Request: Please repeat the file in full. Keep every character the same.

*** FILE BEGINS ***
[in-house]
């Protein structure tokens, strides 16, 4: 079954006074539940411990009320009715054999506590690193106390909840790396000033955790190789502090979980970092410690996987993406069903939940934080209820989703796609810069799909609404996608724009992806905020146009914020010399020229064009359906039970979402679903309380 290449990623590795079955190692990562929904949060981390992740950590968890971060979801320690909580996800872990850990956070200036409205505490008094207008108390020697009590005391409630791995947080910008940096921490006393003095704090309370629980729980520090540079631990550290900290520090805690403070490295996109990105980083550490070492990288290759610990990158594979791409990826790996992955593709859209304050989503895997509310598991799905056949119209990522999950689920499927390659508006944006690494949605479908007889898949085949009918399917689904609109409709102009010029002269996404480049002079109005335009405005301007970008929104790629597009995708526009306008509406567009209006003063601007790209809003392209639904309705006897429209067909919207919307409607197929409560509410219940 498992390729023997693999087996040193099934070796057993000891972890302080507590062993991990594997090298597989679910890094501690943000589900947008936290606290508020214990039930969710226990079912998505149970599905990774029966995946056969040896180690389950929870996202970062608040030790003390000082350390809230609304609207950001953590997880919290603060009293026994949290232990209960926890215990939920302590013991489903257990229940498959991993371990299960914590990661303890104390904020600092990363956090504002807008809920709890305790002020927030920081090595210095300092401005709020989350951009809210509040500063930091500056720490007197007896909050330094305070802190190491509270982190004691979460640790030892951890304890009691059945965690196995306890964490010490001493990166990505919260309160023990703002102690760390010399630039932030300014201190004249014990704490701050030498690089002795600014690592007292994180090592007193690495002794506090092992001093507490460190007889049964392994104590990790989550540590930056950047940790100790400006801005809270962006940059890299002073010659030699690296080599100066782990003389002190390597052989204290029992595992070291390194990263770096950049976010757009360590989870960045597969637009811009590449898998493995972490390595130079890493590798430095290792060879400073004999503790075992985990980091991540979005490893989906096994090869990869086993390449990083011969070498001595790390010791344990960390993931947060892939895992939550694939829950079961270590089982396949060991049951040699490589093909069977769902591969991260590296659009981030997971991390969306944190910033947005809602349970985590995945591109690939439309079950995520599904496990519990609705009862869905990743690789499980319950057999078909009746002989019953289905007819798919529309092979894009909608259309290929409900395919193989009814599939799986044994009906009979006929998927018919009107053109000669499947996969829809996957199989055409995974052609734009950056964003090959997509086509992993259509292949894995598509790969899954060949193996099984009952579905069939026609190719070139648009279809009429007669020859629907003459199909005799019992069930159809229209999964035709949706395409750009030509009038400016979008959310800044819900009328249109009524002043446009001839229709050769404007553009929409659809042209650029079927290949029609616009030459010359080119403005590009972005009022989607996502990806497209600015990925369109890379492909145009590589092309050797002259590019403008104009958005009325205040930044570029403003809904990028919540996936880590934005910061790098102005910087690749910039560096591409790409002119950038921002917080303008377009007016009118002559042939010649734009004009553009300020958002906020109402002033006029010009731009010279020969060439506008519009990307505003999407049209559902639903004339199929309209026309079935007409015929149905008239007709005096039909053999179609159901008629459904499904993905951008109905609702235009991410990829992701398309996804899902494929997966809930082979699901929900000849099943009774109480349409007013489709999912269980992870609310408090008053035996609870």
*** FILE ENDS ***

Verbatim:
[in-house]
């Protein structure tokens, strides 16, 4: 079954006074539940411990009320009715054999506590690193106390909840790396000033955790190789502090979980970092410690996987993406069903939940934080209820989703796609810069799909609404996608724009992806905020146009914020010399020229064009359906039970979402679903309380 290449990623590795079955190692990562929904949060981390992740950590968890971060979801320690909580996800872990850990956070200036409205505490008094207008108390020697009590005391409630791995947080910008940096921490006393003095704090309370629980729980520090540079631990550290900290520090805690403070490295996109990105980083550490070492990288290759610990990158594979791409990826790996992955593709859209304050989503895997509310598991799905056949119209990522999950689920499927390659508006944006690494949605479908007889898949085949009918399917689904609109409709102009010029002269996404480049002079109005335009405005301007970008929104790629597009995708526009306008509406567009209006003063601007790209809003392209639904309705006897429209067909919207919307409607197929409560509410219940 498992390729023997693999087996040193099934070796057993000891972890302080507590062993991990594997090298597989679910890094501690943000589900947008936290606290508020214990039930969710226990079912998505149970599905990774029966995946056969040896180690389950929870996202970062608040030790003390000082350390809230609304609207950001953590997880919290603060009293026994949290232990209960926890215990939920302590013991489903257990229940498959991993371990299960914590990661303890104390904020600092990363956090504002807008809920709890305790002020927030920081090595210095300092401005709020989350951009809210509040500063930091500056720490007197007896909050330094305070802190190491509270982190004691979460640790030892951890304890009691059945965690196995306890964490010490001493990166990505919260309160023990703002102690760390010399630039932030300014201190004249014990704490701050030498690089002795600014690592007292994180090592007193690495002794506090092992001093507490460190007889049964392994104590990790989550540590930056950047940790100790400006801005809270962006940059890299002073010659030699690296080599100066782990003389002190390597052989204290029992595992070291390194990263770096950049976010757009360590989870960045597969637009811009590449898998493995972490390595130079890493590798430095290792060879400073004999503790075992985990980091991540979005490893989906096994090869990869086993390449990083011969070498001595790390010791344990960390993931947060892939895992939550694939829950079961270590089982396949060991049951040699490589093909069977769902591969991260590296659009981030997971991390969306944190910033947005809602349970985590995945591109690939439309079950995520599904496990519990609705009862869905990743690789499980319950057999078909009746002989019953289905007819798919529309092979894009909608259309290929409900395919193989009814599939799986044994009906009979006929998927018919009107053109000669499947996969829809996957199989055409995974052609734009950056964003090959997509086509992993259509292949894995598509790969899954060949193996099984009952579905069939026609190719070139648009279809009429007669020859629907003459199909005799019992069930159809229209999964035709949706395409750009030509009038400016979008959310800044819900009328249109009524002043446009001839229709050769404007553009929409659809042209650029079927290949029609616009030459010359080119403005590009972005009022989607996502990806497209600015990925369109890379492909145009590589092309050797002259590019403008104009958005009325205040930044570029403003809904990028919540996936880590934005910061790098102005910087690749910039560096591409790409002119950038921002917080303008377009007016009118002559042939010649734009004009553009300020958002906020109402002033006029010009731009010279020969060439506008519009990307505003999407049209559902639903004339199929309209026309079935007409015929149905008239007709005096039909053999179609159901008629459904499904993905951008109905609702235009991410990829992701398309996804899902494929997966809930082979699901929900000849099943009774109480349409007013489709999912269980992870609310408090008053035996609870």